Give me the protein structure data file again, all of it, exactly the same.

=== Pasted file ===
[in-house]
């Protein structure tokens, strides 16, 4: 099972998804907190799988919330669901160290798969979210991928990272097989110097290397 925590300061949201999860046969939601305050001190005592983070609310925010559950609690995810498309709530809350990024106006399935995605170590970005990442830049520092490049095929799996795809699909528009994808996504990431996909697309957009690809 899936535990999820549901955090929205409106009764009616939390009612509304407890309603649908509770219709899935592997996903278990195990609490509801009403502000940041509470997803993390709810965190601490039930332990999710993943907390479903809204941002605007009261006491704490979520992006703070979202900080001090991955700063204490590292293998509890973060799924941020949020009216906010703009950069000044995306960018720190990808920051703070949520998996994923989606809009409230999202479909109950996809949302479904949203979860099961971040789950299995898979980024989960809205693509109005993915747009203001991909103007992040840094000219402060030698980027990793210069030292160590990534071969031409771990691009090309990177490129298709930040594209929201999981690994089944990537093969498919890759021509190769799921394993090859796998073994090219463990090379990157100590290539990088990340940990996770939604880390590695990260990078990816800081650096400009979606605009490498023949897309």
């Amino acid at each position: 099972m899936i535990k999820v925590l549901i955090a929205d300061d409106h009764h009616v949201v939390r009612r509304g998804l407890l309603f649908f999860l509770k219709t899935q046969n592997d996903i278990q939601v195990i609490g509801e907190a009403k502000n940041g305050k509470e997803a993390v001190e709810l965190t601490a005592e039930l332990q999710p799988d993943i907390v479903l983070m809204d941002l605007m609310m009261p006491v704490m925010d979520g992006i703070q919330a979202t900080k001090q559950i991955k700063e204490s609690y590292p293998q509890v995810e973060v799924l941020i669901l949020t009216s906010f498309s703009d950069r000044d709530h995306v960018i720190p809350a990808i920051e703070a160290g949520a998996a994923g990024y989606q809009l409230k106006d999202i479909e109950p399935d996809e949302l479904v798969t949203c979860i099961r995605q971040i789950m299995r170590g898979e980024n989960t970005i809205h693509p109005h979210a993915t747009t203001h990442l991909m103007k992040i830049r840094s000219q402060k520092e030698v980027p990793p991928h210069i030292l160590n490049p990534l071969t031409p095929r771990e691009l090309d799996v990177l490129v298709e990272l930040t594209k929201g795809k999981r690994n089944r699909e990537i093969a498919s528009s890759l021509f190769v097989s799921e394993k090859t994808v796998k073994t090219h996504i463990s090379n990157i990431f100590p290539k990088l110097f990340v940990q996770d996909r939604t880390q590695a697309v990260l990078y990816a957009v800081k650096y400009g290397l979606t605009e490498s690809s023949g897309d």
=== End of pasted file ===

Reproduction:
[in-house]
């Protein structure tokens, strides 16, 4: 099972998804907190799988919330669901160290798969979210991928990272097989110097290397 925590300061949201999860046969939601305050001190005592983070609310925010559950609690995810498309709530809350990024106006399935995605170590970005990442830049520092490049095929799996795809699909528009994808996504990431996909697309957009690809 899936535990999820549901955090929205409106009764009616939390009612509304407890309603649908509770219709899935592997996903278990195990609490509801009403502000940041509470997803993390709810965190601490039930332990999710993943907390479903809204941002605007009261006491704490979520992006703070979202900080001090991955700063204490590292293998509890973060799924941020949020009216906010703009950069000044995306960018720190990808920051703070949520998996994923989606809009409230999202479909109950996809949302479904949203979860099961971040789950299995898979980024989960809205693509109005993915747009203001991909103007992040840094000219402060030698980027990793210069030292160590990534071969031409771990691009090309990177490129298709930040594209929201999981690994089944990537093969498919890759021509190769799921394993090859796998073994090219463990090379990157100590290539990088990340940990996770939604880390590695990260990078990816800081650096400009979606605009490498023949897309």
């Amino acid at each position: 099972m899936i535990k999820v925590l549901i955090a929205d300061d409106h009764h009616v949201v939390r009612r509304g998804l407890l309603f649908f999860l509770k219709t899935q046969n592997d996903i278990q939601v195990i609490g509801e907190a009403k502000n940041g305050k509470e997803a993390v001190e709810l965190t601490a005592e039930l332990q999710p799988d993943i907390v479903l983070m809204d941002l605007m609310m009261p006491v704490m925010d979520g992006i703070q919330a979202t900080k001090q559950i991955k700063e204490s609690y590292p293998q509890v995810e973060v799924l941020i669901l949020t009216s906010f498309s703009d950069r000044d709530h995306v960018i720190p809350a990808i920051e703070a160290g949520a998996a994923g990024y989606q809009l409230k106006d999202i479909e109950p399935d996809e949302l479904v798969t949203c979860i099961r995605q971040i789950m299995r170590g898979e980024n989960t970005i809205h693509p109005h979210a993915t747009t203001h990442l991909m103007k992040i830049r840094s000219q402060k520092e030698v980027p990793p991928h210069i030292l160590n490049p990534l071969t031409p095929r771990e691009l090309d799996v990177l490129v298709e990272l930040t594209k929201g795809k999981r690994n089944r699909e990537i093969a498919s528009s890759l021509f190769v097989s799921e394993k090859t994808v796998k073994t090219h996504i463990s090379n990157i990431f100590p290539k990088l110097f990340v940990q996770d996909r939604t880390q590695a697309v990260l990078y990816a957009v800081k650096y400009g290397l979606t605009e490498s690809s023949g897309d």